This feast, this gracious invitation from God, this inclusive celebration is symbolised and foreshadowed in the Eucharist. Holy Communion is a picture of God’s heavenly banquet. Here God invites us to come to his love feast. To join in celebration with all those others he has called. Today we will explore what the Eucharist says about us. How it symbolises the diversity of God’s people. How it calls us into fellowship with one another. How it creates a new Kingdom community.

Isn’t it interesting that in the Gospel reading from Luke several people refuse the host’s invitation? And they do so for individualistic reasons. The activities they do instead are not about community: they are solitary and could be done anytime: inspecting a field, trying out oxen. Even having a new wife begs the question ‘why not bring her along and share your joy?’

Are the people rejecting the invitation because they turn away from others? Now of course, for an extravert who likes being in a crowd it is easy to be the life and soul of the party. For a bookish introvert a party can be a fearsome thing. I don’t think Jesus is talking about that – not least because the things the introvert may be concerned about such as looking stupid or being rejected, those fears are not issues in heaven.

No, the ungrateful guests are rejecting the host and his character. They don’t want to be part of his celebration. They prefer to be independent rather than receive blessing from others. They don’t want to share with the guests he has invited, community holds no attraction for them, the openness, even vulnerability that fellowship requires is a step too far.

It reminds me of the old style 8 o’clock. When I was a curate about two dozen came to prayer book communion. There was plenty of room in the choir stalls but several people preferred to be miles away from anyone in a church that could seat 800. There was quite an emphasis on ‘making my communion with God’ – but rather less on communicating with one another. I knew a chap who even used to leave before the clergy had reached the door so that he didn’t have to speak to anyone.

I can see how such a service could provide a place of refuge for those who have been deeply damaged. It can hold them in a safe place but it’s contact with others which gives the chance of greater healing. Being willing to share your pew, offering the peace, staying for coffee after the service are much more than just being sociable. They are God given means of grace, ministries by which we can welcome one another, build relationships and support fellow Christians on the journey of faith. Meeting is a way that we can encourage one another in living out the gospel in the coal-face of Christian living: at work, home, school.

For God’s mission in the world is not done by the clergy, it’s carried out Christians in the front line – by the lay people. It’s lay people who have contact with other folks through their work, school, home or social interests. You can be the light of Christ for them, show his love, speak of him. It’s your work that makes a difference for the Kingdom in the world.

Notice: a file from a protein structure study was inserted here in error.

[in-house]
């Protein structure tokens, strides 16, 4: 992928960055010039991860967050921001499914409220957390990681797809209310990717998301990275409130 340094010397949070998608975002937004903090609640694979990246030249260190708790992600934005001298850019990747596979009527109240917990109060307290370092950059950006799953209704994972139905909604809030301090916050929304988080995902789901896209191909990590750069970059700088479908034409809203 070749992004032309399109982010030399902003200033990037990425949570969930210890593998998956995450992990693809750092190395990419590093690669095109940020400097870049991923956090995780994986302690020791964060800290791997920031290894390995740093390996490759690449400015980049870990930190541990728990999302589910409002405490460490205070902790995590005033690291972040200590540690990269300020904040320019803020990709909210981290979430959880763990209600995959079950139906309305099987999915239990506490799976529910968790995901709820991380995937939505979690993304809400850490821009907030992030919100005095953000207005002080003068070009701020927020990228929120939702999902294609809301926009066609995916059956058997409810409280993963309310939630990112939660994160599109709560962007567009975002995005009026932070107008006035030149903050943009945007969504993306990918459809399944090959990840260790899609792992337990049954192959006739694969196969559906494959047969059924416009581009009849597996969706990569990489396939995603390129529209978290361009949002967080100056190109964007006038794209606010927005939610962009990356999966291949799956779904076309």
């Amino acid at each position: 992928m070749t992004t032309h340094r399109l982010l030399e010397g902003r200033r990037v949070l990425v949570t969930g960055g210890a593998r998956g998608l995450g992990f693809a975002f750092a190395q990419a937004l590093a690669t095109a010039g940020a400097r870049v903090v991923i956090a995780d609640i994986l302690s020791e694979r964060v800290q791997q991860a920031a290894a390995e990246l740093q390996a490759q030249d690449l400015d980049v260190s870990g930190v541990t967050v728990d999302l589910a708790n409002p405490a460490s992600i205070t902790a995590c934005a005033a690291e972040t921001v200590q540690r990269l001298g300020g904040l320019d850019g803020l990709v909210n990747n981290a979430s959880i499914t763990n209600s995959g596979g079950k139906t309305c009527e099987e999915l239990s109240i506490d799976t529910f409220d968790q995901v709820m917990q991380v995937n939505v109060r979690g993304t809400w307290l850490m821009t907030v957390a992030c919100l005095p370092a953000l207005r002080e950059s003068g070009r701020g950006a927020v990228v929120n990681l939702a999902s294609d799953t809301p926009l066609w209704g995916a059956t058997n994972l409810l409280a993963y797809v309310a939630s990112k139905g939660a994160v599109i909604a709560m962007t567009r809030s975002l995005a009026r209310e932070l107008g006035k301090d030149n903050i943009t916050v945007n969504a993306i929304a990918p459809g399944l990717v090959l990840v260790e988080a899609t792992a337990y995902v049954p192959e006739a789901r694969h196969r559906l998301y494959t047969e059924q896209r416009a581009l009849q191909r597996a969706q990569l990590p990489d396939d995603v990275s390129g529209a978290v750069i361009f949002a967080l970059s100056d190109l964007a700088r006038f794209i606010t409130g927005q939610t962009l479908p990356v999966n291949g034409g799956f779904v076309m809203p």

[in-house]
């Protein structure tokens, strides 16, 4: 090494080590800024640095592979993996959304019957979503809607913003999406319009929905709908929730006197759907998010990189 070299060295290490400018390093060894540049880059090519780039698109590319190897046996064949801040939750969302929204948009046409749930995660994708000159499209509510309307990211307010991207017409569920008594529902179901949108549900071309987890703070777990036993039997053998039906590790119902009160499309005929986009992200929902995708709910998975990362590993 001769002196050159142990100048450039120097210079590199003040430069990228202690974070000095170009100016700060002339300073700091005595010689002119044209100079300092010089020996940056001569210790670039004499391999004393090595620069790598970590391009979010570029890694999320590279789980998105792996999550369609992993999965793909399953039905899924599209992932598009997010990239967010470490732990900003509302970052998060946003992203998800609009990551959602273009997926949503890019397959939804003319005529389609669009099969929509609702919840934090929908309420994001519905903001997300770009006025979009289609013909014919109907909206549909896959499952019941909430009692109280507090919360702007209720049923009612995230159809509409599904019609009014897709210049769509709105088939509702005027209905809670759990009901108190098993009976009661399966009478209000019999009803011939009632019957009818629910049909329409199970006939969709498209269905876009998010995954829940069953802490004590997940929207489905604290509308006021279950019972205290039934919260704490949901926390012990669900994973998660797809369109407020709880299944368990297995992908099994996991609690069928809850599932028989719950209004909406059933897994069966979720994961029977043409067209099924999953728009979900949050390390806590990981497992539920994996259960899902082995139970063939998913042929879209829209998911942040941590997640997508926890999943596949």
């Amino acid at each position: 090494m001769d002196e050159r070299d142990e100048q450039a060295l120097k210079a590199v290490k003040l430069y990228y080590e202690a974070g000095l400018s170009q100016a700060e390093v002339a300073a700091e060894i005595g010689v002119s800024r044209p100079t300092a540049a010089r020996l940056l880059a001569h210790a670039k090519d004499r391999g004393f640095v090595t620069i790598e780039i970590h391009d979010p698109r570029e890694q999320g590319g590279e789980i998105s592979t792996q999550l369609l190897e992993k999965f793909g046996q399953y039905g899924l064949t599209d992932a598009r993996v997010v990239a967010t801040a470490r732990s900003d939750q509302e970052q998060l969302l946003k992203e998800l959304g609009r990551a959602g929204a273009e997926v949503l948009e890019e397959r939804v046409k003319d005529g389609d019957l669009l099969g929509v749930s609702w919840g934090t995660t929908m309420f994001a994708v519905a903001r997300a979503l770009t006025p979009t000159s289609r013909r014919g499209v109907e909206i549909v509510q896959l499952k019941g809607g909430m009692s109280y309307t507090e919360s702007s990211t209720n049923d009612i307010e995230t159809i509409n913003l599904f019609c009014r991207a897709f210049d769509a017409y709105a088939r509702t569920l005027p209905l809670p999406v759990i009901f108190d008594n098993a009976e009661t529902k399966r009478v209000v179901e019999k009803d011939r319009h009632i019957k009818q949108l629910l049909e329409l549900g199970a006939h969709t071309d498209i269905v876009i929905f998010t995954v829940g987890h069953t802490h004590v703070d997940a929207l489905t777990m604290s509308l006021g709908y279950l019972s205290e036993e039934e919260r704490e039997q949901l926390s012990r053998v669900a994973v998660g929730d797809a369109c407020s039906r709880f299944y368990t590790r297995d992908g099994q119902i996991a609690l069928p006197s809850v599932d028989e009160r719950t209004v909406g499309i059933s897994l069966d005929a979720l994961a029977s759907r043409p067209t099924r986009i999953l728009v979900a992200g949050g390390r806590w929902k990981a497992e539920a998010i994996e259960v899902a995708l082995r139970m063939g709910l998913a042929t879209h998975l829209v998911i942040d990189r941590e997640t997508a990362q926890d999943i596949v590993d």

The job of the clergy is to resource the wider church, to support through ministry of word and sacrament the laity who are on the frontline of God’s mission.

So think of how we can support one another in our work for the Kingdom. That time after the service is potentially a real blessing. It’s not just for the clergy; it’s a chance for all of us, the whole body of Christ, to share in real ministry. Ministry belongs to everyone – the whole people of God.

Stay if you possibly can. Speak to different people. What about those you know well? Can I challenge you to raise your game? Go a bit deeper: what’s are you doing this week? What did you think of the sermon? And be willing to open up yourself, for it’s as we share with one another that trust and support grow. That does require us to step out and make the effort. But if we can kneel at the rail and open our hands to receive the presence of God, surely we can stand and recognise his presence in one another.

In the parable the host throws open his doors. He invites those who are truly vulnerable, the disabled and rough sleepers, people despised and rejected because society believes they have nothing to offer. The Bishop of Chichester, Dr Martin Warner, recently spoke of seeing a peer of the realm and a man recently released from prison kneeling side-by-side to receive the sacrament. Humility before Christ removes all pretensions to status; in His presence we are all equal: sinners redeemed and saints in the making.

When the God’s people can embody this grace, it is an incredibly powerful witness. Which is why St Paul is so frustrated in the reading from 1st Corinthians. Imagine how revolutionary it would have been in Romans times for slaves and masters to share communion together! That symbolism would undermine the whole institution of slavery.